In one of the military’s first reactions to the election’s first phase, General Ismail Atman, a ruling army council member, was quoted by Al-Shorouk newspaper as saying the poll showed the irrelevance of protests demanding an end to military rule in Cairo’s Tahrir Square and elsewhere.
The general said turnout would exceed more than 70 percent, though the Brotherhood’s Mursi said indications showed a lower figure of 40 percent.
The success of the first phase has deflected criticism faced by the military council, which has been under pressure from street protesters over what they see as the generals’ attempts to maintain power and privilege in the post-Mubarak era.
Last week was Egypt’s most violent since Mubarak was ousted: 42 people were killed in clashes triggered by the protests against the council.
Unidentified youths hurled petrol bombs near the square late on Tuesday. A Reuters witness heard gunshots and the state news agency MENA said two protesters suffered eye wounds which may have been caused by shots from a pellet gun.
An organiser of the protest said the trouble started when an unidentified group tried to enter the square.
Many Egyptians were worried the elections would be bloody. But there has been little sign of the thugs who were a feature of the rigged elections of the Mubarak era.
U.N. Secretary-General Ban Ki-moon congratulated Egyptians on the first stage of the election and “the generally calm and orderly manner in which voting took place”, a statement from his office said.
Les Campbell, of the Washington-based National Democratic Institute, one of many groups monitoring the poll, said it was “a fair guess” that turnout would exceed 50 percent, far above the meagre showings in rigged Mubarak-era elections.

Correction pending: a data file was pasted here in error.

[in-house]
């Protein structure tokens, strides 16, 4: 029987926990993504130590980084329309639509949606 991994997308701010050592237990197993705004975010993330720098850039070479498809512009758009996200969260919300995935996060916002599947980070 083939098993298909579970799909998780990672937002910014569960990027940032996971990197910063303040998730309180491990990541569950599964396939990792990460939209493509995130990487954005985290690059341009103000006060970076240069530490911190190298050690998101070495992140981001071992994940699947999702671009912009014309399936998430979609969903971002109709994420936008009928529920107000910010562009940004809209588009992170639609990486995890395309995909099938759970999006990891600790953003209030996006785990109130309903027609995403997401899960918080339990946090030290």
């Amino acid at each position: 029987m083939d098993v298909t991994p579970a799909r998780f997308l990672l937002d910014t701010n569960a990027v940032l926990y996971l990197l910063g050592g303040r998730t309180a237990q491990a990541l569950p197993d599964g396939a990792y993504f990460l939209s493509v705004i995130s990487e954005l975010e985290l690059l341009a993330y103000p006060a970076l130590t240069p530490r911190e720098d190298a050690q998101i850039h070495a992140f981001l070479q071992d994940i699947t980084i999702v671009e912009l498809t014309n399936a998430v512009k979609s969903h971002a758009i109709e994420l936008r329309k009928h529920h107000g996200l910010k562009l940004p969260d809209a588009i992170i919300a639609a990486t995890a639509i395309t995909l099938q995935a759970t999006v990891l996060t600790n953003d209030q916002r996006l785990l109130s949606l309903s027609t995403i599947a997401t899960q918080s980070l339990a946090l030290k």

(af.reuters.com / 29.11.2011)
In it’s first electoral outing since it was formed MP made an indelible mark in Pakistan’s politics. The seat went to the ruling party. But MP won all the same.
The contest for this seat in Yazman – an impoverished rural tehsil in the Bahawalpur district – started when the incumbent unexpectedly passed away. MP had only 5 weeks to create awareness about the party amongst local people.
The election, held on 26 November, was characterized by widespread, organized and government sponsored rigging. Despite this, unofficial results indicate that more than 5000 votes were cast in favour of the MP candidate.
Details of MP’s campaign preparations are in a report written by Saud Khawaja – MP’s Middle East Coordinator. Saud spent several days in PP 275 to witness and record first hand MP’s election campaign. He prepared the report for the benefit of MP supporters in the Middle East. It is at this link.
We also include a report written by MP’s Chairman to senior colleagues the day after the election. This indicates, among other things, the extent of the rigging in the election. His report is at this link.
Icelandic parliament approves measure on United Nations’ annual day of solidarity with the Palestinian people; Palestinians reaffirm bid for UN membership.
Iceland’s parliament voted on Tuesday in favor of recognizing the Palestinian Territories as an independent state, the first Western European country to do so according Iceland’s foreign minister. The measure passed symbolically on the United Nation’s annual day of solidarity with the Palestinian people.
The vote paves the way for formal recognition by the small north Atlantic island, which led the way in recognizing the independence of the three Baltic states after the collapse of the former Soviet Union in 1991.